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Fugitive Slaves and the Constitution
Digital History ID 254

Author:   Pierce Butler


The most controversial issues discussed at the Constitutional Convention involved slavery. Among the matters that Convention debated was whether states were obligated to return runaway slaves; whether slaves would count in apportioning representation or taxation; whether Congress had the power to abolish or regulate the slave trade from Africa or the West Indies or to regulate the interstate slave trade; and whether Congress had the right to prohibit slavery in the western territories. In the end, the northern delegates' commitment to union proved to be greater than any commitment to weaken slavery.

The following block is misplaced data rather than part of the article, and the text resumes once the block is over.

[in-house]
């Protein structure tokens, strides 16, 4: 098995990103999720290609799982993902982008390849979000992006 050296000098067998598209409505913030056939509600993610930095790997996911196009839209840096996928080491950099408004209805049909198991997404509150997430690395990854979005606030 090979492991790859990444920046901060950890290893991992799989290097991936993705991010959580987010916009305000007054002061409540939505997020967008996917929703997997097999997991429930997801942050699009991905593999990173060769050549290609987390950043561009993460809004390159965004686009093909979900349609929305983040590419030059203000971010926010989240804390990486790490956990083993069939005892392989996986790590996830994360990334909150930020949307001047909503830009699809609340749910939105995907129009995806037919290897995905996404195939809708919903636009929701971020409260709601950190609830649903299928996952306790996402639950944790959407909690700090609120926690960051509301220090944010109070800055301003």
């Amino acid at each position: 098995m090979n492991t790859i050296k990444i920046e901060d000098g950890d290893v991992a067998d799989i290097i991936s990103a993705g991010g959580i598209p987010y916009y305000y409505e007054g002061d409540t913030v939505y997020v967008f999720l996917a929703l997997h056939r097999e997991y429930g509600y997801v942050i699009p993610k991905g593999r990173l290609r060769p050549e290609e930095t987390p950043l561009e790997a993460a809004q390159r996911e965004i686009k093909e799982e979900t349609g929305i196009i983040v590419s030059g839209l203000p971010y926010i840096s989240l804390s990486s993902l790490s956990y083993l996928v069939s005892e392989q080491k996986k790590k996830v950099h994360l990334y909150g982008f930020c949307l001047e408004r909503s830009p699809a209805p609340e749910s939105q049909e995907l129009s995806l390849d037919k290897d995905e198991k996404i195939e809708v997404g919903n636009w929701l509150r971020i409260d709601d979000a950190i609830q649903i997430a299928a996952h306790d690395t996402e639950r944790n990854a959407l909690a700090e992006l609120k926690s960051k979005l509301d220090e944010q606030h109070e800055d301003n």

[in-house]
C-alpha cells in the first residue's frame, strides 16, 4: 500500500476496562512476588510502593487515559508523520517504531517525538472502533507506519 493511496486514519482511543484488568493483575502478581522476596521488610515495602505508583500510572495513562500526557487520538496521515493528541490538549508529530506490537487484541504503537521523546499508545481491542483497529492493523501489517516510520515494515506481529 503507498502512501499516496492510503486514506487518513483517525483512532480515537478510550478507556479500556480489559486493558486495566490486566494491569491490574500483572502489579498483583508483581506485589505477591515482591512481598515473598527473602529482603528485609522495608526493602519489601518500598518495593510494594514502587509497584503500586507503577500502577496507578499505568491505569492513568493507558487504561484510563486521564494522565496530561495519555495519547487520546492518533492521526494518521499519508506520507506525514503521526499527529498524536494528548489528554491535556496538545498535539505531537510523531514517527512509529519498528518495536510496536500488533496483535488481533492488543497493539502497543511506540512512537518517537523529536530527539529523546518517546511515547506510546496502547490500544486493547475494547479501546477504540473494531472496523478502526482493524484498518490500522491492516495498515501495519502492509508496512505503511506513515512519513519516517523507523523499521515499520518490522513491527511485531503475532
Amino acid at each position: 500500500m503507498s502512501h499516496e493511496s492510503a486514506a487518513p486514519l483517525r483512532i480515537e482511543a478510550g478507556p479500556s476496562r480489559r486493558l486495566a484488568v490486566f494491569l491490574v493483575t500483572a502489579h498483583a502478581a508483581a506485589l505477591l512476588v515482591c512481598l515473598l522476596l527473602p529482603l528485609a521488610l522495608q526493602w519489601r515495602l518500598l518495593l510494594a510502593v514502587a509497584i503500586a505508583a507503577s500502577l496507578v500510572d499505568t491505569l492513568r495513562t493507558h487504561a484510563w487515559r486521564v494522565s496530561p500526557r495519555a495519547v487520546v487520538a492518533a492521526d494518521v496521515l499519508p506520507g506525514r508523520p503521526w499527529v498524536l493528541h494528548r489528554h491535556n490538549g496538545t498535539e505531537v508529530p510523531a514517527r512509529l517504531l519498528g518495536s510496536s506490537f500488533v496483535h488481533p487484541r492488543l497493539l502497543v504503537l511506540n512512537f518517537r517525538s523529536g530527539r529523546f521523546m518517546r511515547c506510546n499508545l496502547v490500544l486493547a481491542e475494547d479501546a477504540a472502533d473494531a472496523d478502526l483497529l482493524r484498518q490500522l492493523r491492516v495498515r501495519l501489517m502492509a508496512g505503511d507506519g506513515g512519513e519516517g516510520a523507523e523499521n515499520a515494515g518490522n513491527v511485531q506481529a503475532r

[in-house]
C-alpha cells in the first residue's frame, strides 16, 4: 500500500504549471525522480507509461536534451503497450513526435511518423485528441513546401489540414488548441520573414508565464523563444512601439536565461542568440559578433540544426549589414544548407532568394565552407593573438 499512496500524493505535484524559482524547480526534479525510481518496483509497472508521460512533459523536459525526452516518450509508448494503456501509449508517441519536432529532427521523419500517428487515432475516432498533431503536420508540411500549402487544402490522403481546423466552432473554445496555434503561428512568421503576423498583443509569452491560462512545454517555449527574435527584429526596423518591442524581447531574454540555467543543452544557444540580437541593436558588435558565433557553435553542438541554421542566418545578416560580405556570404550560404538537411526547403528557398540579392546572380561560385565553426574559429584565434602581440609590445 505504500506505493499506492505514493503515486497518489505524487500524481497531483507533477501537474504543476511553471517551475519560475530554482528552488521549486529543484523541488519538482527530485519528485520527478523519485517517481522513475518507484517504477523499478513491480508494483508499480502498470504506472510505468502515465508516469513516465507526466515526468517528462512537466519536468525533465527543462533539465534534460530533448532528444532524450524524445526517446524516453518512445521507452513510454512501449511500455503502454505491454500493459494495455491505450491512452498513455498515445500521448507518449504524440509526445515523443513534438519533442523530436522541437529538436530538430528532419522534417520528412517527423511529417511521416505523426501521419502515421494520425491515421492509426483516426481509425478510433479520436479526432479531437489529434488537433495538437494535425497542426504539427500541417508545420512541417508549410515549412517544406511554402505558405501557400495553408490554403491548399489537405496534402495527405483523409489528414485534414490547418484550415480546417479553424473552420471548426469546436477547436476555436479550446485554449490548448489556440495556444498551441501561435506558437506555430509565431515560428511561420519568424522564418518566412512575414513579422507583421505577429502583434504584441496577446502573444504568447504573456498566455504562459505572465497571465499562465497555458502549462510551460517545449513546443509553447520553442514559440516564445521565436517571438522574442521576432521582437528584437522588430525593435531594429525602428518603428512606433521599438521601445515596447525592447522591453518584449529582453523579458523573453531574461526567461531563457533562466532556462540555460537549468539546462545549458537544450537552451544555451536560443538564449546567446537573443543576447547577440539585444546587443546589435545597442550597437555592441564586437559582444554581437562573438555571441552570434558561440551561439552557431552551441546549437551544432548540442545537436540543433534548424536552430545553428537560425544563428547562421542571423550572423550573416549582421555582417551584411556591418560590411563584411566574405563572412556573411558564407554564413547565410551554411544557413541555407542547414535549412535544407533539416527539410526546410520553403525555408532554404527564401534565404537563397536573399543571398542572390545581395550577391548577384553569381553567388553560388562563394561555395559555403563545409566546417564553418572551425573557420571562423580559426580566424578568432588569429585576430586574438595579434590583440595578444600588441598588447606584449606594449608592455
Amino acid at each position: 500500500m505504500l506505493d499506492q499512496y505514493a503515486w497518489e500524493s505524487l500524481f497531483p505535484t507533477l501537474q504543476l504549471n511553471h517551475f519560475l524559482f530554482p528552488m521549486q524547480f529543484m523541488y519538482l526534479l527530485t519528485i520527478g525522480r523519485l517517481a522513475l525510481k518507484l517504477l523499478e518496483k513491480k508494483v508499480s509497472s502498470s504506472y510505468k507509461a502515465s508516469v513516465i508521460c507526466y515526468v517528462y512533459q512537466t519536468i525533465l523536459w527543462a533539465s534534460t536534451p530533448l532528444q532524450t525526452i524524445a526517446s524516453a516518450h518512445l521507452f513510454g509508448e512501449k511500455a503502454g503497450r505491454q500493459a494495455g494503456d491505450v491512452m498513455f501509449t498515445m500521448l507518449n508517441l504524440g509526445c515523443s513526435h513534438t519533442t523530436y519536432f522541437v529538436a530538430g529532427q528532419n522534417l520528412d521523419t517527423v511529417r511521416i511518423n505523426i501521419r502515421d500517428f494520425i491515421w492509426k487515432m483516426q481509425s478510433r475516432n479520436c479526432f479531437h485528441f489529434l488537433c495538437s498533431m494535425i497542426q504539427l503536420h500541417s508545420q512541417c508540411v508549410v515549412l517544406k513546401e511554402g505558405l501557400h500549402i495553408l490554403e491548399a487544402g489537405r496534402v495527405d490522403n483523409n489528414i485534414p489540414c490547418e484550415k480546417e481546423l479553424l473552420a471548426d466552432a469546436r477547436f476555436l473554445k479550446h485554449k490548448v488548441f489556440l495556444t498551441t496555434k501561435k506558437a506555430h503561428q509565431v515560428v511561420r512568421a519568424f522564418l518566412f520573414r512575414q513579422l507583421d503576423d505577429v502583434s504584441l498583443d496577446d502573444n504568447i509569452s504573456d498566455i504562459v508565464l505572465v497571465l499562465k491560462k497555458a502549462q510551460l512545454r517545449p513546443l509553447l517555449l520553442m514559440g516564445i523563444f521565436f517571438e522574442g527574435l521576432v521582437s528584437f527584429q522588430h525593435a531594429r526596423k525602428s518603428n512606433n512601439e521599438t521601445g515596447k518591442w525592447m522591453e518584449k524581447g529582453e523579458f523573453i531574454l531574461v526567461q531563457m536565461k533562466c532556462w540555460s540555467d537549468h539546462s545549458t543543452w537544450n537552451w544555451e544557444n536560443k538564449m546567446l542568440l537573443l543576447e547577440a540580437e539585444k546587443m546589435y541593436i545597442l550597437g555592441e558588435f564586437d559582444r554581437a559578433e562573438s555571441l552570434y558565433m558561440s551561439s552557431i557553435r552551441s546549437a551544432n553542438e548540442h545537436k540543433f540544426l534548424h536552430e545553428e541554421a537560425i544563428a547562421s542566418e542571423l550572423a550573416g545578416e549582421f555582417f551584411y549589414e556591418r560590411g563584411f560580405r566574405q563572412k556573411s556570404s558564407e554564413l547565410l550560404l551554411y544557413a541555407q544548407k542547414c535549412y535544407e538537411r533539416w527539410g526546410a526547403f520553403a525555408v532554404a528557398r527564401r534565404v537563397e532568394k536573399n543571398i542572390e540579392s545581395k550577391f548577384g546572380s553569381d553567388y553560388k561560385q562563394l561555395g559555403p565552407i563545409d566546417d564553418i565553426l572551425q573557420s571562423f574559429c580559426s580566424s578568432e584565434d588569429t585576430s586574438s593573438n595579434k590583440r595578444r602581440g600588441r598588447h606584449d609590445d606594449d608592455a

Pierce Butler of South Carolina proposed that states be required to return fugitive slaves. The provision was adopted without debate, in part because the northern delegates feared that fugitives might create an unemployment problem in the North.


Wheresoever any person bound to service or labour in any state shall flee into another state, he shall not be thereby discharged from such service or labor: but the legislatures of the several states shall make provision for the recovery of such person[.]

Source: Gilder Lehrman Institute

Additional information: Pierce Butler, [Wheresoever any person bound to service...]

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